Postby odysseus2000 » January 7th, 2019, 4:21 pm

PeterGray wrote:A little one sided, Ody. You wouldn't say that if he was talking about a BMW or a VG car

Yes, those small errors in lining up wouldn't worry anyone in normal use. But the comparison with the Subaru is telling. It's what you would expect, certainly from something like a Subaru, that the engineering tolerances are close, and the whole thing is assembled with precision.

That doesn't appear to be true of this Tesla. That lack of precision may be of not real importance whatsoever, but I would have more confidence in the underlying reliability and build of a car built with the Subaru's bodywork tolerances than the Tesla. It's not terminal, but it's just another reflection of Tesla having a lot of work to do if they are to seriously challenge the established car makers. If that sort of lack of precision is reflected under the body then they are likely to have a lot of problems, and bad press, on their way.


No my point was not about Tesla, it was about the methodology of the measurements.

If the bloke had a clue about how to use a vernier I would take his data more seriously, but his measurements were worthless.

Many years ago I saw a new car bought from the Leyland group in Oxford. The rubber around the windscreen had not been pushed in all the way and came out in a loop.

Another acquaintance bought a brand new tr7 and was driving it home only to find no one could see his rear lights because some one hadn't put the connectors in. He went back to the garage and screamed at the guy in charge of pre-delivery inspection who told him they didn't check lights!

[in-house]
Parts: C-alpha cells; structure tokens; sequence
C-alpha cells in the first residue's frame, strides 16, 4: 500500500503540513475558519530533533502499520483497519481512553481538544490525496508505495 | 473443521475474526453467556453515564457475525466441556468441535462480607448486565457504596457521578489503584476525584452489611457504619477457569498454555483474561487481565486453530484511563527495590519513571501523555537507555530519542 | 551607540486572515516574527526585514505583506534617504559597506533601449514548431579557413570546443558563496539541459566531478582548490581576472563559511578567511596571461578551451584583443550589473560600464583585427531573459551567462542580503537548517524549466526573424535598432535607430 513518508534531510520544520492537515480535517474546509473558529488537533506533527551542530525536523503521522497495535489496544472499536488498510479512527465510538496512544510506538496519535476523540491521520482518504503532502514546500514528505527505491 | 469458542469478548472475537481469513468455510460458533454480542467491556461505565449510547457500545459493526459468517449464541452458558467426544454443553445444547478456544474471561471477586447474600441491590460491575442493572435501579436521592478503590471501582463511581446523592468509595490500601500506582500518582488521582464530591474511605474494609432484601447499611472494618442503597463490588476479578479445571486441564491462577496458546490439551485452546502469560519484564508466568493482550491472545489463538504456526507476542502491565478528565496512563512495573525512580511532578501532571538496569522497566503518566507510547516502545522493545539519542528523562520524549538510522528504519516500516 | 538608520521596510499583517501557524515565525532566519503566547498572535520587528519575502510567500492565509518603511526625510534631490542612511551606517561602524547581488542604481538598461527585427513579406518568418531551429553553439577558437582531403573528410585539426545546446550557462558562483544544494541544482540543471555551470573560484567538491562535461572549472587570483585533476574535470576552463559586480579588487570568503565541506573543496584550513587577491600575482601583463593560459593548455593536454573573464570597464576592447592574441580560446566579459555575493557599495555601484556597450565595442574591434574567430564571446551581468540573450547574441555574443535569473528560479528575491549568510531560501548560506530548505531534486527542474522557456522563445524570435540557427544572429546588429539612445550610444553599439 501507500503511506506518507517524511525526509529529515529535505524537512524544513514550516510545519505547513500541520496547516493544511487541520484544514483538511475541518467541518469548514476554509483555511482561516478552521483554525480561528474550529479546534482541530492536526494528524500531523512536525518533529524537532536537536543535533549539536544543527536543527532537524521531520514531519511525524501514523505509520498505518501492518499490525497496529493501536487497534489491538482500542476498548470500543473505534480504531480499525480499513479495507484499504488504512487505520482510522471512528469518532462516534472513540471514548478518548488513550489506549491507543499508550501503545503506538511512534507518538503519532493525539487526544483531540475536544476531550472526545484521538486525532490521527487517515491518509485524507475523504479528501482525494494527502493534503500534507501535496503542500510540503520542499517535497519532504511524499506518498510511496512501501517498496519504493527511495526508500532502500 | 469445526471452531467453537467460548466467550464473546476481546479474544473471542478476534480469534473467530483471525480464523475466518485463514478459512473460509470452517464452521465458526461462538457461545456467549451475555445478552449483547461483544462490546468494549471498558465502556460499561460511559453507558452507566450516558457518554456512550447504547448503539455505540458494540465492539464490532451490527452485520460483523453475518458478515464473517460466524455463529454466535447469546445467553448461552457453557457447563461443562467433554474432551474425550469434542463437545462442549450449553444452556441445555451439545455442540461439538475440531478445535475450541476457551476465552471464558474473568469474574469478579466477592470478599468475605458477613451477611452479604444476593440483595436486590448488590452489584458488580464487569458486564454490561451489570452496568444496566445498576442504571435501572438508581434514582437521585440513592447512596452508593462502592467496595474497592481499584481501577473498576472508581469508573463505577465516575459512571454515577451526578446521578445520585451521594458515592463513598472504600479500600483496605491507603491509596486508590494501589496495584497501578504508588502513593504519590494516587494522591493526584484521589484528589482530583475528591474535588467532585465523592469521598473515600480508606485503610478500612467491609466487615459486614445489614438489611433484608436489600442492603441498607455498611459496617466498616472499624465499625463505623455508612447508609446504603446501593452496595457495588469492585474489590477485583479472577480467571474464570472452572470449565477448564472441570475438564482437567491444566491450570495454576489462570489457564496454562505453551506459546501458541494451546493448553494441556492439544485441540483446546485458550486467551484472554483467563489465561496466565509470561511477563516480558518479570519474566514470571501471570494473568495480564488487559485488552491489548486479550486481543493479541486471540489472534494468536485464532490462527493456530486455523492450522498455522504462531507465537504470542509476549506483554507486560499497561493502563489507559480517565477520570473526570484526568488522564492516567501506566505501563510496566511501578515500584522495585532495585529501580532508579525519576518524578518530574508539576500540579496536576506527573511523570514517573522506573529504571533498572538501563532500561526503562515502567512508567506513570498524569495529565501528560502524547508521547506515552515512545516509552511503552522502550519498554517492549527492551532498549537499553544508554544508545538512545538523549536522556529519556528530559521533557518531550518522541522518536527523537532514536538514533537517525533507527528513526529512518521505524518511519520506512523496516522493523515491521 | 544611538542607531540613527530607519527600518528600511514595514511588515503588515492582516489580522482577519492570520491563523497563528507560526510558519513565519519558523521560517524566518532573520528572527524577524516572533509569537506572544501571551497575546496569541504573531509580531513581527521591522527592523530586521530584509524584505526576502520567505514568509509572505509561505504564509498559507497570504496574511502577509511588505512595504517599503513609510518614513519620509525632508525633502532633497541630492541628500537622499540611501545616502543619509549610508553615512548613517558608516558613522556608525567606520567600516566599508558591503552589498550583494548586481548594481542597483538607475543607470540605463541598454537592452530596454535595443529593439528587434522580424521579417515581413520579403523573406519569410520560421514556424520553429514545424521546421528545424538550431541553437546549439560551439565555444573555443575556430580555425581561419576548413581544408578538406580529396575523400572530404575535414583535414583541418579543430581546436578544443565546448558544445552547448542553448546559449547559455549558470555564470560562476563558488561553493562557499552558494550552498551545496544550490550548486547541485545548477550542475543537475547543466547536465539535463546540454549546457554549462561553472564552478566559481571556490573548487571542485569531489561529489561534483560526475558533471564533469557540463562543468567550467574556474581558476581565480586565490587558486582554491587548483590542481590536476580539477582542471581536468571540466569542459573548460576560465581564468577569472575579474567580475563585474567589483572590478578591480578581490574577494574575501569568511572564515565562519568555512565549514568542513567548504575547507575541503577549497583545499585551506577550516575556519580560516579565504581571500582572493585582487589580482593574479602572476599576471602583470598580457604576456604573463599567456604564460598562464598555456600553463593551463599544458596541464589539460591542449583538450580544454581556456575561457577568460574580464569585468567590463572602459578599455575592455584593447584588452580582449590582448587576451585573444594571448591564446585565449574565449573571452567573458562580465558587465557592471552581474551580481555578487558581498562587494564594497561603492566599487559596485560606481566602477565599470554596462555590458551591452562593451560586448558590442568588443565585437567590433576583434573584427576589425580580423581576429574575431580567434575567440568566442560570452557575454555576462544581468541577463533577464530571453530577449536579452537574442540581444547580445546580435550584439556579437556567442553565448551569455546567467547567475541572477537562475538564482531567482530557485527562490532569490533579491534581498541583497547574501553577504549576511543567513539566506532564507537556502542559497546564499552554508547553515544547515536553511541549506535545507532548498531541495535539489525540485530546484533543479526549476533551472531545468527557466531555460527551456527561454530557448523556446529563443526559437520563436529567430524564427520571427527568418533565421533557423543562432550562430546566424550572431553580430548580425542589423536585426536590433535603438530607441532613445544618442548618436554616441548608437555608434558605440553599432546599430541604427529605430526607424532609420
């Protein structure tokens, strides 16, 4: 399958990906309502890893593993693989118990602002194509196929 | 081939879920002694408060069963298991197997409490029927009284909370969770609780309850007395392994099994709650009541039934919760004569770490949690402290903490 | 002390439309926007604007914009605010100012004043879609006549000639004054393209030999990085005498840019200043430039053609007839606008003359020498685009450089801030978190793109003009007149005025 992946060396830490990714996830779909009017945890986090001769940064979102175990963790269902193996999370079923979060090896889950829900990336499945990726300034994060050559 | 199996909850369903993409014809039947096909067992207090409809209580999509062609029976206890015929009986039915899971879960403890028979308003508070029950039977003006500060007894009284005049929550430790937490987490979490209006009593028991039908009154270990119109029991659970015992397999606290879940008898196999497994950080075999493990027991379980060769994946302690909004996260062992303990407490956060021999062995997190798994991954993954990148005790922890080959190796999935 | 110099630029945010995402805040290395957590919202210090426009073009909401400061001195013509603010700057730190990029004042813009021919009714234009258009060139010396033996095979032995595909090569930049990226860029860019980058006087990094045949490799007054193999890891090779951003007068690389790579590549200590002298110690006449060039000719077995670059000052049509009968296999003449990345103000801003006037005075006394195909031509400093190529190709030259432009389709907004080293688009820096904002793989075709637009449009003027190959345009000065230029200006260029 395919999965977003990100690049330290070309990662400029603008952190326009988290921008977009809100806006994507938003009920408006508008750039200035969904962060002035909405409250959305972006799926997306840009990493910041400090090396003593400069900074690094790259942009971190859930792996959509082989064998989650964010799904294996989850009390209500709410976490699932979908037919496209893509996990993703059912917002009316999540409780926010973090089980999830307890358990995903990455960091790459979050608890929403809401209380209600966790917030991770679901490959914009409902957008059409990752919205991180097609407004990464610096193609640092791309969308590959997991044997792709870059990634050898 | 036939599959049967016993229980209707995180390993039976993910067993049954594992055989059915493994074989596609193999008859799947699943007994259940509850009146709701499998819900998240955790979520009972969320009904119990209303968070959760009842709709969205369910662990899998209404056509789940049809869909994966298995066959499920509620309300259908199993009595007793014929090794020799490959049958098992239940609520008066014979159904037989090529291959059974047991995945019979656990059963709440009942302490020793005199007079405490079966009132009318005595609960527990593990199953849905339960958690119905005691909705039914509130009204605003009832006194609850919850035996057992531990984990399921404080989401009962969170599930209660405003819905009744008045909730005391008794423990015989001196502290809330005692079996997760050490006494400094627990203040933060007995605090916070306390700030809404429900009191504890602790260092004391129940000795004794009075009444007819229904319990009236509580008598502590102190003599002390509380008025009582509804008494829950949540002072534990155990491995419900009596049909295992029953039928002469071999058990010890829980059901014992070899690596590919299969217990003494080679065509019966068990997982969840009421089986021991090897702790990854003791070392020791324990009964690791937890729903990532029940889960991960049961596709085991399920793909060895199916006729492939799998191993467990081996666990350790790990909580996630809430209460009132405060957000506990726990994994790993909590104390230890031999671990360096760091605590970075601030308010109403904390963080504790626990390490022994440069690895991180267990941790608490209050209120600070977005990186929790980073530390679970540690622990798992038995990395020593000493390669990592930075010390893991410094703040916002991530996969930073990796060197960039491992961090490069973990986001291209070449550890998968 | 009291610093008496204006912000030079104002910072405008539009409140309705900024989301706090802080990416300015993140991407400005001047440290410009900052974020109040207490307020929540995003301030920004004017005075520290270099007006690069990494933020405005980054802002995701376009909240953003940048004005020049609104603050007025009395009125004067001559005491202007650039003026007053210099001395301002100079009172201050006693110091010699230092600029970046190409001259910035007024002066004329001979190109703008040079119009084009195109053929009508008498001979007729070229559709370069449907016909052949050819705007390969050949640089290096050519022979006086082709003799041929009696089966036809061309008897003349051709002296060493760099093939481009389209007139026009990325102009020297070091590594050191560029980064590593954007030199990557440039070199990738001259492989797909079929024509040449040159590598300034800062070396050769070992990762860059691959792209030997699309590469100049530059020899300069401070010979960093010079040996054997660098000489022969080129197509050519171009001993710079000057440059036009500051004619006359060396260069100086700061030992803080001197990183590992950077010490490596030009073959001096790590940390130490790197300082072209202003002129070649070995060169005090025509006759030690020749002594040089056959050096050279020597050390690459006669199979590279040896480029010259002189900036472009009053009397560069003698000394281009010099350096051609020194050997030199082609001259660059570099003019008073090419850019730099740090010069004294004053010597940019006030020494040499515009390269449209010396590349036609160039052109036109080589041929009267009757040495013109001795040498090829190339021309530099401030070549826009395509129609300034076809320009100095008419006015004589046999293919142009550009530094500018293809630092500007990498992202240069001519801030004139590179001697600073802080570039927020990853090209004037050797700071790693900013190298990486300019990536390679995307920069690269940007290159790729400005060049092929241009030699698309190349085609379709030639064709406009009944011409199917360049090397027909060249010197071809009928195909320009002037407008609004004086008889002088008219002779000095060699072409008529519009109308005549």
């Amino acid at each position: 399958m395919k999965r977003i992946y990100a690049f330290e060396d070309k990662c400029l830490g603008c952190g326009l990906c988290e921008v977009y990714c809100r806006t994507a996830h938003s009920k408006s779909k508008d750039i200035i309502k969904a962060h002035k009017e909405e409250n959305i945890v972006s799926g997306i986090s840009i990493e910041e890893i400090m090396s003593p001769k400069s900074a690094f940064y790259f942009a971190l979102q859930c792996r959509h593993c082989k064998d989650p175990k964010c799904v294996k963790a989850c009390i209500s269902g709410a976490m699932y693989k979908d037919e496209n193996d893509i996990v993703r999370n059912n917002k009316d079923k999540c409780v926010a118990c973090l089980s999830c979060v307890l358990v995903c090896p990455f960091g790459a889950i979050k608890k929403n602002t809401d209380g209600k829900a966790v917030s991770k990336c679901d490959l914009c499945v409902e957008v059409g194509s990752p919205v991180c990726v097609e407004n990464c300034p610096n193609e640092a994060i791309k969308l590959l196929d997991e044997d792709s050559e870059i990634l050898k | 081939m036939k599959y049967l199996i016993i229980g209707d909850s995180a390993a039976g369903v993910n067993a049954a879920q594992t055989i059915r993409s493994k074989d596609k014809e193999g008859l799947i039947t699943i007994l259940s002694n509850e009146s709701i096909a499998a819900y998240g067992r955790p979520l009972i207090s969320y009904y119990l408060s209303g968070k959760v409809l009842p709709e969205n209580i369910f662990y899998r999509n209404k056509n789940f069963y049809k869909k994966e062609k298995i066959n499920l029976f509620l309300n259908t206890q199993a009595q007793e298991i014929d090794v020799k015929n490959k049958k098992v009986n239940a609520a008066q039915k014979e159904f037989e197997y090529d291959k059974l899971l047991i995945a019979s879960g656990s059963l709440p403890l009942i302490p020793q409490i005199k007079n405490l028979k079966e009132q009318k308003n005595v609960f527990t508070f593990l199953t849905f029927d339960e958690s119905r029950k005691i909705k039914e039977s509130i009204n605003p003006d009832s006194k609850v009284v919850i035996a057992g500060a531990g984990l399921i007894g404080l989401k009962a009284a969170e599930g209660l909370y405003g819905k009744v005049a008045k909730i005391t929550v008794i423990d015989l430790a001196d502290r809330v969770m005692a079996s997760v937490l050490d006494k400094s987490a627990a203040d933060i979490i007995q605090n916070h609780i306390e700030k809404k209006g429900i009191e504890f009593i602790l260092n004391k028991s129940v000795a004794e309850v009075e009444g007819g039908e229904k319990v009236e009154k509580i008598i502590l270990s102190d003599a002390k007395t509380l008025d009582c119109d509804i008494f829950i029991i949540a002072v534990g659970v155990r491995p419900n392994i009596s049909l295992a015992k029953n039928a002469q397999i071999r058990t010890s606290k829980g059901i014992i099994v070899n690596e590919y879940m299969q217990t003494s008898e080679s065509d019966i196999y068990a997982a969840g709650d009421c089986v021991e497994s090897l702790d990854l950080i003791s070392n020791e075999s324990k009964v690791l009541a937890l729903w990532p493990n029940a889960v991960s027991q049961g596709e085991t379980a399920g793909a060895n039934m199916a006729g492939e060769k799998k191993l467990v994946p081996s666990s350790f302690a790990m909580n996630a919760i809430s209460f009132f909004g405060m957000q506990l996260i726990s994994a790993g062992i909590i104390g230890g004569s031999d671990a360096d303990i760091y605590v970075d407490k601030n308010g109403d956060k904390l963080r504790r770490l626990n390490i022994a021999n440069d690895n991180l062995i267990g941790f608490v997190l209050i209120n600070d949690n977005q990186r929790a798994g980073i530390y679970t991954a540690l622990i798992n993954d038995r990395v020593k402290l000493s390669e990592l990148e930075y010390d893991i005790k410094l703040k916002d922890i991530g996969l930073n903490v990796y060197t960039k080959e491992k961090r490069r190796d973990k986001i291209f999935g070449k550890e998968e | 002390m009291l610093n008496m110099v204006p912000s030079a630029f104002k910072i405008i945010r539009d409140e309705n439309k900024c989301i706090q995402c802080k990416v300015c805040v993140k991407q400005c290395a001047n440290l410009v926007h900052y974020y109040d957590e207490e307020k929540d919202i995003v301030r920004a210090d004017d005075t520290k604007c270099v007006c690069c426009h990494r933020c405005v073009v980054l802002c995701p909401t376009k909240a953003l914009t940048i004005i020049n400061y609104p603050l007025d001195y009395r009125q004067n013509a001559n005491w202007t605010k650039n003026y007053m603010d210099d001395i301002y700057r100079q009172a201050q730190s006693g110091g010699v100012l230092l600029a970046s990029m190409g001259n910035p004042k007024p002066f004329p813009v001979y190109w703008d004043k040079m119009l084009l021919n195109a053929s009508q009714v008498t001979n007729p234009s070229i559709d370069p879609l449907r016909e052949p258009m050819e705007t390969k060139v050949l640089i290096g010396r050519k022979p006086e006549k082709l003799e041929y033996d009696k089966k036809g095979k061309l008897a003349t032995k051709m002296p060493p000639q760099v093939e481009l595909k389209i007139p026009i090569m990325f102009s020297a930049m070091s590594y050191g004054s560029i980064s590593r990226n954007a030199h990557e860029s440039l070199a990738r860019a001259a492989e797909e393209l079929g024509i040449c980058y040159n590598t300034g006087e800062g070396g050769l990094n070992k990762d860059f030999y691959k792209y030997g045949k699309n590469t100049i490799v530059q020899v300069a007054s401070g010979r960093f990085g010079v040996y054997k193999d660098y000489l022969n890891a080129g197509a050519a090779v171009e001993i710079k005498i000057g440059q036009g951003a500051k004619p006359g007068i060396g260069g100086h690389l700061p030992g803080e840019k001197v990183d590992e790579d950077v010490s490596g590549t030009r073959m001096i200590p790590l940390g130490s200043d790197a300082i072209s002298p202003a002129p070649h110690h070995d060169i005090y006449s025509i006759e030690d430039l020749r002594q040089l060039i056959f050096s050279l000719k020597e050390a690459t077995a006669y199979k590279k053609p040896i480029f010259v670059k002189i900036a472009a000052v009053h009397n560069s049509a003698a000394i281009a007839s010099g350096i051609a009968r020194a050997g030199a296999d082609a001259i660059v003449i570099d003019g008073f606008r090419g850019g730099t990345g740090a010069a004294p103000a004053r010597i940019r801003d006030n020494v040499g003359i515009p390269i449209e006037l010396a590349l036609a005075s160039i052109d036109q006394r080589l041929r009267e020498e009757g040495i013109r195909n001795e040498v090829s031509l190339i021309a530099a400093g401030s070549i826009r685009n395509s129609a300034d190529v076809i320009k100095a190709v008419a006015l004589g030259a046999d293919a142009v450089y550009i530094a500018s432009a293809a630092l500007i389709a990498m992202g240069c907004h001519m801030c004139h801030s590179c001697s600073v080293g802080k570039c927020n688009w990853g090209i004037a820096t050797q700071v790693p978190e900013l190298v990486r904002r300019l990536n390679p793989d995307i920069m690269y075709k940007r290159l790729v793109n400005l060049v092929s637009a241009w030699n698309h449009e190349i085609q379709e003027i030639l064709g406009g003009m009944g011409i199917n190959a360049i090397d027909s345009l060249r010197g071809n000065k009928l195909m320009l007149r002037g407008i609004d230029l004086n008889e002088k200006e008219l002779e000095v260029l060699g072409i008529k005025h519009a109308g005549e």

Those were what I would describe as unacceptable.

This could have been a useful video but as it was so badly done I filed it as click bait with no intension to inform viewers.

The only decent content was the paint errors which apparently Tesla are going to put right, but they should not have been there.

Regards,

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Re: Musk endeavours

#191736

Postby Howard » January 7th, 2019, 4:55 pm

Ody

I think you are shooting the messenger here! And clutching at straws by criticising his method of showing us the size of the gaps. One doesn't have to be an engineer to see that the body panels were not very well aligned.

If you look at some of the other reviews this guy has done, he knows his stuff.

Worth looking at his review of the Nissan Leaf. He praises the car, gives a very positive and thoughtful analysis of why every average American family should have an electric car as their second car. He also makes an interesting criticism of the car's link with Apple Play. As he says, it's a tiny issue but the sort of thing that would drive a customer mad! Also, having driven a Nissan Leaf myself, he has a very valid criticism of its "Propilot" uneccessarily cautious braking.